Though the holding in Quality King was limited to works that were made in the U.S. and then exported, the opinion included some fairly definitive dicta asserting that “lawfully made under this title” means made in the U.S. For example:

“[§ 602(a)] is, in fact, broader because it encompasses copies that are not subject to the first sale doctrine — e.g., copies that are lawfully made under the law of another country.”

Quality King, 523 U.S. 135, 147.

And this:

“Even in the absence of a market allocation agreement between, for example, a publisher of the U.S. edition and a publisher of the British edition of the same work, each such publisher could make lawful copies. If the author of the work gave the exclusive U.S. distribution rights — enforceable under the Act — to the publisher of the U.S. edition and the exclusive British distribution rights to the publisher of the British edition, however, presumably only those made by the publisher of the U.S. edition would be “lawfully made under this title” within the meaning of § 109(a). The first sale doctrine would not provide the publisher of the British edition who decided to sell in the American market with a defense to an action under § 602(a) (or, for that matter, to an action under § 106(3), if there was a distribution of the copies).”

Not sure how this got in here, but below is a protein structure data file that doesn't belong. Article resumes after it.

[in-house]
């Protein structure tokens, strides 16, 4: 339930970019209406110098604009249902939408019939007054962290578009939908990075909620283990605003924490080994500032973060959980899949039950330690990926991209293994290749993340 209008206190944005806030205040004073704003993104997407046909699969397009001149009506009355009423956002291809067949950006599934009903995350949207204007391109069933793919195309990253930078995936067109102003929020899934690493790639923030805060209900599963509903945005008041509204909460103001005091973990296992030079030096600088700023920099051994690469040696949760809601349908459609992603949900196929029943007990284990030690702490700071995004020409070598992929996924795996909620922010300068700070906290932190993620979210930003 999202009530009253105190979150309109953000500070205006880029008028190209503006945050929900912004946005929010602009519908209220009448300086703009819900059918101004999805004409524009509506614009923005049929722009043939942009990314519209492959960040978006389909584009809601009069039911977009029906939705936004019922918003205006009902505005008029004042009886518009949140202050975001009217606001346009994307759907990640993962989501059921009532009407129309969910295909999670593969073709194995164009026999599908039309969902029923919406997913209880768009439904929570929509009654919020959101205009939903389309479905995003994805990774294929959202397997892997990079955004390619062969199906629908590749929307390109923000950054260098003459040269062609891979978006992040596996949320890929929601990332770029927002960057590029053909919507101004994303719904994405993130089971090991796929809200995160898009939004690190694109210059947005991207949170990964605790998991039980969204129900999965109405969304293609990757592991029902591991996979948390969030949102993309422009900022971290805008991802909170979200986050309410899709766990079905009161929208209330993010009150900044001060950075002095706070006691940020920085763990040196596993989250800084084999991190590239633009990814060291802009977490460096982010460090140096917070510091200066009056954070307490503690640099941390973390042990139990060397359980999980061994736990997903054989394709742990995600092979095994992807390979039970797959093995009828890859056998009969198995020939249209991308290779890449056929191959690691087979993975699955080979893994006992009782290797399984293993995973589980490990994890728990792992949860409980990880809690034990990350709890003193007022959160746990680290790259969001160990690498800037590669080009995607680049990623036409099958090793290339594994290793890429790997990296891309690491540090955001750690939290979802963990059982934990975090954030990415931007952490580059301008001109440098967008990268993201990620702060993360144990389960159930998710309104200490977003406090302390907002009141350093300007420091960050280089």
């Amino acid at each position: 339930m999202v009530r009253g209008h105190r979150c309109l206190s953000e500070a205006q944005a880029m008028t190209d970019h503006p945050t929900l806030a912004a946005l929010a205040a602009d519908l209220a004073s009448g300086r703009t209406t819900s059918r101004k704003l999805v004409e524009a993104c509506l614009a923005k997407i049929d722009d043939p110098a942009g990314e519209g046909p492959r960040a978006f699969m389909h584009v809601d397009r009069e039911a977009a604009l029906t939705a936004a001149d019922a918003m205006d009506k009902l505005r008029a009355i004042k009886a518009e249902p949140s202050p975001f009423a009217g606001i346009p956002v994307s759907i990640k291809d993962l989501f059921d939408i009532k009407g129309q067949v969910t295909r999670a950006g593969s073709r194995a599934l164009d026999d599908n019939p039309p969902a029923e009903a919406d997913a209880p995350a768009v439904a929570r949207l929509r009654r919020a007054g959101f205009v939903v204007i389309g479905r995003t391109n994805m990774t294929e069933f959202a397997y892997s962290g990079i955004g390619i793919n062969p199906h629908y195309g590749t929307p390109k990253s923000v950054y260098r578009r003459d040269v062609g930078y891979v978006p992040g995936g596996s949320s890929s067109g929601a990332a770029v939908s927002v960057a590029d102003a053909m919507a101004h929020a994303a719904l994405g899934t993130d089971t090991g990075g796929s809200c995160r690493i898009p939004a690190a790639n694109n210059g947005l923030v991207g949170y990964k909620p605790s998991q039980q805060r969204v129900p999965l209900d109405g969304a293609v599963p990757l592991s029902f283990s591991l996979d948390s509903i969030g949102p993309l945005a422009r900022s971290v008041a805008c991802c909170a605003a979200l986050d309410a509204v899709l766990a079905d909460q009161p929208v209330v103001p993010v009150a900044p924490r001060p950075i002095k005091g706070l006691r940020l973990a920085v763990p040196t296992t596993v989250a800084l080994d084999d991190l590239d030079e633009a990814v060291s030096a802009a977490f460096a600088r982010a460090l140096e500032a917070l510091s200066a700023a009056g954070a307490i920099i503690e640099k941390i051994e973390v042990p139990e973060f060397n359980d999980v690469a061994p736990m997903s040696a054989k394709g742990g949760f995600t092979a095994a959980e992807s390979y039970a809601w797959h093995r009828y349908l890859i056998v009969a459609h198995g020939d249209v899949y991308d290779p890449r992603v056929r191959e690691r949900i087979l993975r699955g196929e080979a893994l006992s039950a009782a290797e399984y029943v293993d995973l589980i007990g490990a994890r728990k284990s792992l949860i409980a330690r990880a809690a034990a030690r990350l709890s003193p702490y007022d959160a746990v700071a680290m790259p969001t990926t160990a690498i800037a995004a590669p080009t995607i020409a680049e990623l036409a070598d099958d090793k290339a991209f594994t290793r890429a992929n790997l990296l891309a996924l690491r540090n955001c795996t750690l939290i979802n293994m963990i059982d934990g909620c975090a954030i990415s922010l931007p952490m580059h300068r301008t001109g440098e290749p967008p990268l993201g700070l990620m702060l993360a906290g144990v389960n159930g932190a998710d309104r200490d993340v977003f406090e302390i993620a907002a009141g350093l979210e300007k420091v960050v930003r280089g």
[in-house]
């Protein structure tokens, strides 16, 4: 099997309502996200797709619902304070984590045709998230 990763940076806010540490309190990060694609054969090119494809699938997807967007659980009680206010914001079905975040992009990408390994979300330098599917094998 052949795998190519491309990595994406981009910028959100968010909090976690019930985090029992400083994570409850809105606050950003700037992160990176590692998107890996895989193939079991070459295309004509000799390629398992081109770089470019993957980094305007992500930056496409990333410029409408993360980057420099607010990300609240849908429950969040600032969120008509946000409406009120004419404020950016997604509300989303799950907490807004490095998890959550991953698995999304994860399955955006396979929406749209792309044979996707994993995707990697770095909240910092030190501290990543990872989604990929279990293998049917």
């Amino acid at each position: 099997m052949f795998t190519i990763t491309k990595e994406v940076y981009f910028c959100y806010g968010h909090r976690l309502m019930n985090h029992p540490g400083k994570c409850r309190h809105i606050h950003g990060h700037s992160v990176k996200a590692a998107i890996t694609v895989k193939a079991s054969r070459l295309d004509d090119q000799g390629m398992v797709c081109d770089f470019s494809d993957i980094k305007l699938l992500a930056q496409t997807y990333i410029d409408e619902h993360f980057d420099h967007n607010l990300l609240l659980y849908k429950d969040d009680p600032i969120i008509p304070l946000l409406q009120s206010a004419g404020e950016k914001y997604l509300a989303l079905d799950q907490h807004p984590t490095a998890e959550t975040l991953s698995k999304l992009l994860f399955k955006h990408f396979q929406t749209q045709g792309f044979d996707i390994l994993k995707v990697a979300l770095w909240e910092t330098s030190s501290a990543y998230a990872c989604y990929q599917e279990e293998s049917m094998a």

Quality King, 523 U.S. 135, 148.

The court’s decision in Kirtsaeng may be distilled down to the fact that, while none were willing to overturn Quality King, the majority was more than willing to cast aside the dicta in Quality King which strongly implied that “lawfully made under this title” meant made in the U.S. As a result of Kirstaeng, §602(a)(1) has been whittled down to a “fairly esoteric set of applications.” It seems implausible, in my opinion, that this is what Congress intended when §602(a) was enacted. Of course as discussed above, it seems equally implausible that Congress intended to limit the first sale doctrine to works made in the U.S.

In the end, the real problem with the decision in Kirstaeng is, as Justice Kagan pointed out in her concurrence (to which Justice Alito joined), the decision in Quality King: “I write to suggest that any problems associated with that limitation come not from our reading of §109(a) here, but from Quality King’s holding that §109(a) limits §602(a)(1).”8